As the warm weather starts to get cooler and the Summer months come to an end, it is time to start thinking about how to properly store your boat. If you don’t properly store your boat and prepare it for Winter, you can end up causing costly damages to your boat. It also isn’t as easy as simply pulling your boat from the water and placing it into storage. There are proper steps you need to take to prep your boat for long-time storage along with types of storage you need to consider. We’ve done the hard work for you and have outlined all you’ll need to know about winterizing your boat.
Prepping Your Boat for Winter Storage
First things first you need to pull your boat and bring it to a place you will have room to work on it. Once you’ve done this, you will need to complete all of the below to optimize your winter boat storage.
Winterizing Your Boat’s Engine
- Change Your Oil – If any water or acids has gotten into your oil it can corrode the engine. Flush the oil completely and change the filter. Then top it off with fresh new oil.
- Refresh the Coolant System – You will first drain out all current coolant. Then flush the coolant system with water. After that, fill with fresh antifreeze. Be sure you follow the manufacturer’s recommended specifications and dilute the antifreeze as guided! The coolant will help parts of your engine from freezing and getting damaged.
- Spray with Fogging Oil – Get your engine to turn over without fully starting it. Then depending on your manual instructions, spray fogging oil either through the carberator or the spark plug holes. This keeps the moving parts of the engine protected through the cold.
- Remove Drive Belts – Loosen or remove your belts entirely. If kept under pressure for a long period of time, the belts can become stressed and crack or become damaged.
- Grease the Steering Mechanism – Make sure all the joints within the steering and control mechanisms are well covered in grease. Greasing these up will just ensure they are good and ready to go when you pull your boat back out in the warmer months.
- Disconnect the Battery – The battery takes a wee bit more maintenance throughout the winter months. You first need to disconnect the battery and top it off with distilled water. However, throughout the winter you’ll want to connect your battery and charge it up a few times to ensure it’s ready to hook up and go first boat ride back in season.
- Fill Your Gas Tank – You want to completely fill your gas tank and add a fuel stabilizer. If you don’t, condensation can buildup in the tank and cause corrosion to your tank and damage it.
Winterizing the Boat
- Seal Exhaust Ports – If you have an inboard boat, some have large exhaust ports that rodents may try to make into their new home. You can simply take duct tape and cover these ports to protect them.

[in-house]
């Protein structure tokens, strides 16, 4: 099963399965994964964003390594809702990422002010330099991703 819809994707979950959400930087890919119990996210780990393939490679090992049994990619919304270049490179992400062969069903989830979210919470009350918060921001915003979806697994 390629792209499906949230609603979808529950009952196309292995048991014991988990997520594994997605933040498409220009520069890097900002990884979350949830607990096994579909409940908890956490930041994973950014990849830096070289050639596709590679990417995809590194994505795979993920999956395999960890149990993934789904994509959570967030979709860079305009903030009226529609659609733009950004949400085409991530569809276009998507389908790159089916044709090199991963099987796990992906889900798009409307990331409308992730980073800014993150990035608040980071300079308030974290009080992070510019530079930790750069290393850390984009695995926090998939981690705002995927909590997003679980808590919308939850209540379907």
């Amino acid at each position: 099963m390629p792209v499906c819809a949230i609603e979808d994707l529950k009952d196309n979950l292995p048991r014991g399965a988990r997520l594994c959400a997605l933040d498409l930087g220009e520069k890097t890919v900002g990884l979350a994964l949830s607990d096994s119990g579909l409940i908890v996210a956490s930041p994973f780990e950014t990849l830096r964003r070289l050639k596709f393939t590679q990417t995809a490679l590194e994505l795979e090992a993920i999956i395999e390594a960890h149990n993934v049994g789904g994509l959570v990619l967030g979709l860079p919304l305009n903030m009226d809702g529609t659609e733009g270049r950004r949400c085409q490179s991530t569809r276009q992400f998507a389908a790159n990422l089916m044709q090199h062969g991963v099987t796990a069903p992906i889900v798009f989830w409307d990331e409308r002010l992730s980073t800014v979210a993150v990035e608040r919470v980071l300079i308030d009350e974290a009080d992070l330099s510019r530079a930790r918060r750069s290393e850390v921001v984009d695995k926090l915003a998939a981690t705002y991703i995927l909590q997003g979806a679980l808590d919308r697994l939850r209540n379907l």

- Interior Care – If you have any organic material such as leather, canvas, cushioned seats, etc., remove this material and store them in a dry place protected. Water can enter these materials and cause them to mold and mildew. Remove all electronics to also protect them from any moisture or extreme temperatures. Empty all water tanks and run antifreeze through any pipes.
- Cabin Treatment – Keep it well ventilated and reduce humidity with moisture-absorbing crystals.
- Wash and Wax – Thoroughly clean your boat both inside and out. Then use boating wax to cover the body. The wax will help protect the body from the elements and prevent any rust or corrosion.
- Use a Cover – A boat cover will help to further protect your boat and help make it ready to go coming back into the boating season.
These steps may seem like a lot but it’s well worth the time to make sure each of these tasks is completed. It should only take you a few hours in one afternoon to make your boat winter-ready. Winterizing your boat will save you time, money and the potential of fixing your boat from damages that occurred over the winter season.
Where to Store Your Boat
Once you have taken the steps to winterize your boat, you need to consider where you are going to store your boat. There are a variety of options you can choose from all of which have their pros and cons.
- Pros: Cheap or Free!
- Cons: Mandatory boat cover needed. Exposure to elements and a potential eyesore. Needed travel from storage to dock. Lack of security.
Boat Storage Unit
- Pros: Easily available and fairly affordable. Protected from elements. Added security.
- Cons: Larger boats may not find available storage. Needed travel from storage to dock.
Dry Stack Storage
- Pros: Your boat stays near the dock. Usually stored in a warehouse to help protect from the elements.
- Cons: More expensive and hard to find. Large boats won’t fit. If not stored in a warehouse, exposure to the elements.
- Pros: Protection from the elements. Common perks often include free transportation, maintenance, and monitored security.
- Cons: Typically the most expensive option.
- Pros: Easy access when the warm weather comes back.
- Cons: Docking fees. Increased exposure to the elements. Lack of security. Potential sinking or extensive body damage.
If you need help or guidance on winterizing your boat or have general boating questions, don’t hesitate to reach out to the helpful staff at New Melones Lake Marina.